TERRE HAUTE —
Consider every plausible consequence before acting.
That maxim fuels the current foreign policy debates in Washington, D.C., but it applies to decisions back home in Indiana, too.
In the past 10 days, the mayor of Terre Haute and a member of the city Sanitary Board of Commissioners described the deep impact of Indiana’s property tax-rate caps on the local government entities they manage. The Indiana Legislature adopted the caps in 2008, and they took effect two years later. The caps imposed limits on property tax rates — 1 percent of gross assessed value on homesteads, 2 percent on rentals and farm land, and 3 percent on businesses. It also aimed to limit local government spending, and reform property assessments.
A significant number in that historical recap is “2008.” That was the year the Indiana Legislature adopted the property tax caps, urged by then-Gov. Mitch Daniels. Two years later, a newly elected General Assembly — dominated by supporters of Daniels’ plan to etch the reforms into the state constitution — took the required step of passing the tax-cap resolution again. In November 2010, Hoosiers approved the addition of the tax caps to the constitution.
Meanwhile, another historic situation unfolded in 2008 — the Great Recession. As the downturn deepened in the next two years, the American economy shed 8 million jobs in the worst recession since the 1930s. With so many residents suddenly jobless or hit with pay cuts and unpaid furloughs, consumers stopped spending. Revenue sources for local government units began constricting, too.
The caps did standardize property taxes. And indeed, local government spending has been curbed.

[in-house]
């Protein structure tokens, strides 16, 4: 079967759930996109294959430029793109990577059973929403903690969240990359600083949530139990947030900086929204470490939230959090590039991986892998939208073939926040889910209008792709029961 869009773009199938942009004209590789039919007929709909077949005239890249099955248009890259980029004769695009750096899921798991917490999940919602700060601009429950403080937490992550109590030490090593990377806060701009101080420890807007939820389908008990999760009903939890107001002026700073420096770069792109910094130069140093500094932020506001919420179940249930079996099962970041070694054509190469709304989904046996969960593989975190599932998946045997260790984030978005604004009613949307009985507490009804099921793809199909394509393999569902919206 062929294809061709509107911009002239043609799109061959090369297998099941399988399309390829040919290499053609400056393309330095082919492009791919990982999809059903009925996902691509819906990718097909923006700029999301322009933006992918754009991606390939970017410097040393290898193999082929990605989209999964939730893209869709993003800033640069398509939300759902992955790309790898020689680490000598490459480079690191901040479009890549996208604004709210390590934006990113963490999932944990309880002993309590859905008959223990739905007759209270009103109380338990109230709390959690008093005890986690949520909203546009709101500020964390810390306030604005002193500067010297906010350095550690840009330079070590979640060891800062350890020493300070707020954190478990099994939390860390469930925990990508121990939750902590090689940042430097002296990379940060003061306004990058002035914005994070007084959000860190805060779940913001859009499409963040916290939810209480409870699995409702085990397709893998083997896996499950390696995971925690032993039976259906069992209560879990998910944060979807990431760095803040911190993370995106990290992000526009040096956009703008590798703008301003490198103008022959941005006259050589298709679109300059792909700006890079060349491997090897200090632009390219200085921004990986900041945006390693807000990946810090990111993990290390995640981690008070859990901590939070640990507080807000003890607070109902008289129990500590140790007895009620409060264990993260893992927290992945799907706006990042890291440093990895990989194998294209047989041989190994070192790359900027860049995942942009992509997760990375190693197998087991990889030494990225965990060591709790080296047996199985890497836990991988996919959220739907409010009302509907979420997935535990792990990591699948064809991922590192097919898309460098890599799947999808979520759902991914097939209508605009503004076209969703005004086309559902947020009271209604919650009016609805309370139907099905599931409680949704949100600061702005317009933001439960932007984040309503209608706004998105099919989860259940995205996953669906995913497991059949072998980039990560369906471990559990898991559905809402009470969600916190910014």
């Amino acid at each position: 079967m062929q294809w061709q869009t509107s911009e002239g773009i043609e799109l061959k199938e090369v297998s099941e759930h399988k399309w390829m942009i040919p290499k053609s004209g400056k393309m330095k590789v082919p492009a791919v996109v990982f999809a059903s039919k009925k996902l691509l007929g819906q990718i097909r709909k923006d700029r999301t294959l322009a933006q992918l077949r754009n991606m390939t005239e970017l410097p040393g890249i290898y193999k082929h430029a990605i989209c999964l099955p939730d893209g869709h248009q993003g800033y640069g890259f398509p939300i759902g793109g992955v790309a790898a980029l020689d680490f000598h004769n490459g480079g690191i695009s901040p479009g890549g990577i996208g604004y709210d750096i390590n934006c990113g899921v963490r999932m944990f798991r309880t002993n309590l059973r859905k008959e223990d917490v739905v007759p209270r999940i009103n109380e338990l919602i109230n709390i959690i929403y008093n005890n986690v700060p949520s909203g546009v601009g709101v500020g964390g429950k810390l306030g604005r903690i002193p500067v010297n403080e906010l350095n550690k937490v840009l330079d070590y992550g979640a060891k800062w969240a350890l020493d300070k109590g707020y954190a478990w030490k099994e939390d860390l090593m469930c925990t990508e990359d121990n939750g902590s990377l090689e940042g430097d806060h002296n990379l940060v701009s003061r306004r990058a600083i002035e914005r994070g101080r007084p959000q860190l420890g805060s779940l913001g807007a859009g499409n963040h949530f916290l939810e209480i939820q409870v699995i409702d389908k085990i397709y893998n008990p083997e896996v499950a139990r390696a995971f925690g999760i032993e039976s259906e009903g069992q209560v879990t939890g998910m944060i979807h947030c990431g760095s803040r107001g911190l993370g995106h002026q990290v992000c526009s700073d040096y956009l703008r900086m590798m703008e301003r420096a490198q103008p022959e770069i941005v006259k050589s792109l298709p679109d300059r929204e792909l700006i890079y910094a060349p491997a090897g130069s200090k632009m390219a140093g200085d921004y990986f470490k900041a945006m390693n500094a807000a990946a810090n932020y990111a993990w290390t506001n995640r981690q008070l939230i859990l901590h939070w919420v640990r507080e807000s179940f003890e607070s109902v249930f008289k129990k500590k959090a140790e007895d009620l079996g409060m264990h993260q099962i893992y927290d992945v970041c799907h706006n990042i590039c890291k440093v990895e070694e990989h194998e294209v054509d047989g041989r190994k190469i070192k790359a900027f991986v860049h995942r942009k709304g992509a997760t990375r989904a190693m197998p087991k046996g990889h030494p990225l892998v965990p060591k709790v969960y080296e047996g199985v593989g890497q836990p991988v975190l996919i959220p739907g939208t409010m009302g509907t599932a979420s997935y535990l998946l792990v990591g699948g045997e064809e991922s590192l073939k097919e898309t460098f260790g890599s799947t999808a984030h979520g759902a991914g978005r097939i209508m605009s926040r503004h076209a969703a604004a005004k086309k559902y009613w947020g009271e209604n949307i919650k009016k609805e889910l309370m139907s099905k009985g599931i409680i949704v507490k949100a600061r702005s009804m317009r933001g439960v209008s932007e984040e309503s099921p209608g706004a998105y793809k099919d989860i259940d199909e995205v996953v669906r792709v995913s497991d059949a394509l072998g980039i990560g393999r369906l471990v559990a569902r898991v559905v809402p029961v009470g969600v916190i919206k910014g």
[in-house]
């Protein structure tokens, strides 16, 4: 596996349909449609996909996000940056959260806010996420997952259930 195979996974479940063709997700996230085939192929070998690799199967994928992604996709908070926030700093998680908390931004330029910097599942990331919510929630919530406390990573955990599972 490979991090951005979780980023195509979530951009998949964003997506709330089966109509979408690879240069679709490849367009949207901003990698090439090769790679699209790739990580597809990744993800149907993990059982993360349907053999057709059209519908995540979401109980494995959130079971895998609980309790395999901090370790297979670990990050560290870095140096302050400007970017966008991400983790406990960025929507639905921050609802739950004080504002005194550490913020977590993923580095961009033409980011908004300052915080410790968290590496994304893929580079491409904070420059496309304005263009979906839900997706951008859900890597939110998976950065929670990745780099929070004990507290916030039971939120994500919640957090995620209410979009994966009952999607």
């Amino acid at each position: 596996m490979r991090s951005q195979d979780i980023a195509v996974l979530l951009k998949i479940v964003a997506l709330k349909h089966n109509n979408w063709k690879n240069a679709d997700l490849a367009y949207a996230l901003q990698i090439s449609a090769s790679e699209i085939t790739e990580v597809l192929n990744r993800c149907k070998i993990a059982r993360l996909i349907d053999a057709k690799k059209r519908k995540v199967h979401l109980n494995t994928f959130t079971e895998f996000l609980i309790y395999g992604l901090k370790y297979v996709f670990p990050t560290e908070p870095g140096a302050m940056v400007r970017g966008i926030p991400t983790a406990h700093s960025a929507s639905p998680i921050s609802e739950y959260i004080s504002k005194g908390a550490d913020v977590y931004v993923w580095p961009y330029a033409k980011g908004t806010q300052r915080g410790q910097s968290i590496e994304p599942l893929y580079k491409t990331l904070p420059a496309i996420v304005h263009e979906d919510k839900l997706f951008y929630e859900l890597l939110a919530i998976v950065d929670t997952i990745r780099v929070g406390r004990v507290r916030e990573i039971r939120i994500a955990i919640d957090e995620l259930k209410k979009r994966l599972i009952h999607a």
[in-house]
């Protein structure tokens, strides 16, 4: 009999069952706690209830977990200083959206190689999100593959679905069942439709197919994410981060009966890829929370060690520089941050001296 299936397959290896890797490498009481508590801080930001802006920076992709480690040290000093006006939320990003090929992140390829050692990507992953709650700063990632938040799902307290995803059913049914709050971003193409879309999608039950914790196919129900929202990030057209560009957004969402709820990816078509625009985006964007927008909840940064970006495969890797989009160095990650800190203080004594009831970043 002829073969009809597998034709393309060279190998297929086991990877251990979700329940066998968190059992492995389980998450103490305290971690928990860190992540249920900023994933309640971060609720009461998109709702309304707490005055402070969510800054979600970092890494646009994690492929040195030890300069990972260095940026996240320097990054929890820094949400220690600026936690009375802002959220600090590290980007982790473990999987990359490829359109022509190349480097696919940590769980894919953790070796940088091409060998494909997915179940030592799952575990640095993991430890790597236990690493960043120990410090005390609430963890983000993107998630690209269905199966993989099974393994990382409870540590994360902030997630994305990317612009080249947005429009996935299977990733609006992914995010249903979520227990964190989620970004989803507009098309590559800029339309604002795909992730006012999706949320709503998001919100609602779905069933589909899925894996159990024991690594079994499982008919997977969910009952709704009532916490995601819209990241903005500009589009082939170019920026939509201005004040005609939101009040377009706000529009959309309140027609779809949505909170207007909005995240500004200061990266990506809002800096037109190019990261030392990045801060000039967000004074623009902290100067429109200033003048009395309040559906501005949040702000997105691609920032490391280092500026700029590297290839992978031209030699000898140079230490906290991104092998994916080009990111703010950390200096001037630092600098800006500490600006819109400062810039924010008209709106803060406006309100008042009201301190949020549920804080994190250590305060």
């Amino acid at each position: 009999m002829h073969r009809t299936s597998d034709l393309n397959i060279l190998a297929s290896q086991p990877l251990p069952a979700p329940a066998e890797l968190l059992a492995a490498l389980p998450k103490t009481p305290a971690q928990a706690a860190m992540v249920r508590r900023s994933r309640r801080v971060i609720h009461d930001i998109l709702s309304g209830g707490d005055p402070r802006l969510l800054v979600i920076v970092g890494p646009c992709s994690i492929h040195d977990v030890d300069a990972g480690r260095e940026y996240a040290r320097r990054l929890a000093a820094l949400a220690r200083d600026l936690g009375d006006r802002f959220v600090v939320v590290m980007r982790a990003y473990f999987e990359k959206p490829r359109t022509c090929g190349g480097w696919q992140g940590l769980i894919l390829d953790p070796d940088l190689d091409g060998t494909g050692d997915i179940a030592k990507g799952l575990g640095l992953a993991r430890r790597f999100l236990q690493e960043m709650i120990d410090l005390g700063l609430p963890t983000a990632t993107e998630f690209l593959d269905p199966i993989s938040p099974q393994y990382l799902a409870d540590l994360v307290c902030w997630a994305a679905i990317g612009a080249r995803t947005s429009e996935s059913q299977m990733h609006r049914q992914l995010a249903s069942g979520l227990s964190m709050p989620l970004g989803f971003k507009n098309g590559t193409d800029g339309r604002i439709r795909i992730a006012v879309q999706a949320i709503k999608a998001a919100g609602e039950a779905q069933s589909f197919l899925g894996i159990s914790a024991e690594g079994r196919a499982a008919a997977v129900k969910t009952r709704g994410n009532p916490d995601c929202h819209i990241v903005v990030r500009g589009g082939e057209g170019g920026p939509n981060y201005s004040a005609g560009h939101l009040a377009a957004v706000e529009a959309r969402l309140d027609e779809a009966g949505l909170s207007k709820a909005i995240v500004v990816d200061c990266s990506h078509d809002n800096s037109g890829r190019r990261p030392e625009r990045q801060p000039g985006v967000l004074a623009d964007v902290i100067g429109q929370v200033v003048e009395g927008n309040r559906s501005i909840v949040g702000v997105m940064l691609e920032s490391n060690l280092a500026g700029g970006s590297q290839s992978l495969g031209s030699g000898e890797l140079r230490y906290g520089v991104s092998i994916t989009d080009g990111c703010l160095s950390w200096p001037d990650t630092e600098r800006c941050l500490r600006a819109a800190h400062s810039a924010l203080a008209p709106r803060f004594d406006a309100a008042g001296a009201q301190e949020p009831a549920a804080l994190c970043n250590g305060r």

Those changes did not occur in a vacuum or a best-case scenario, though. Instead, the recession compounded the restrictions imposed on communities. With more than half of municipalities’ budgets paying for public safety (in Terre Haute, it’s 72 percent of the general fund), little remains for street maintenance, sewer and infrastructure improvements, upgrades of parks and development of quality-of-life amenities needed to keep residents of Hoosier cities from moving out of state.
Terre Haute Mayor Duke Bennett told Lt. Gov. Sue Ellspermann, a fellow Republican, the property tax caps have cut the city’s revenue by $35 million since they took effect in 2010. That amount equals one-fourth of the city’s pre-tax-cap income.
“The concept of the caps was fine; I supported that,” Bennett told Ellspermann on her Aug. 30 visit to Terre Haute. “But what has happened, it has really put a stranglehold on communities. Some communities are doing OK because they have growth. In our case, our assessed value dropped 7.5 percent last year.”
Vigo County has seen the fourth largest revenue reduction among Indiana’s 92 counties, according to a study this summer by Ball State University’s Center for Business and Economic Research. “I don’t think anyone would’ve predicted 20- or 30-percent declines in local revenues,” Matthew Greller, executive director of the Indiana Association of Cities and Towns, told the Tribune-Star on Thursday.
The Terre Haute Sanitary District is dipping into the city’s sewer fee revenue to cover its outstanding bond debt, while the district’s property tax revenue has decreased beyond expectations. “The tax caps are absolutely killing us,” said Chuck Ennis, a Sanitary Board member and the city engineer.
The property tax caps are permanent, thanks to their insertion into the constitution. Given that reality, municipalities need state legislators to restore some of their local flexibility. “We have to take the handcuffs off city and county government,” Greller said. His organization wants the 2014 General Assembly to allow a statewide local option tax on food and beverages, and to remove the hoops cities must jump through to adopt the new local option income tax for public safety.
Cities need resources to remain vital. Like it or not, more than half of college graduates — the key demographic Indiana towns are losing — choose where they will live before they land a job, Greller pointed out. Towns just scraping by to patch potholes and mow parks will have a hard time competing. “That’s where we’re headed, and that’s a very, very scary proposition,” Greller said.
That’s a long-run consequence legislators should consider and address next time.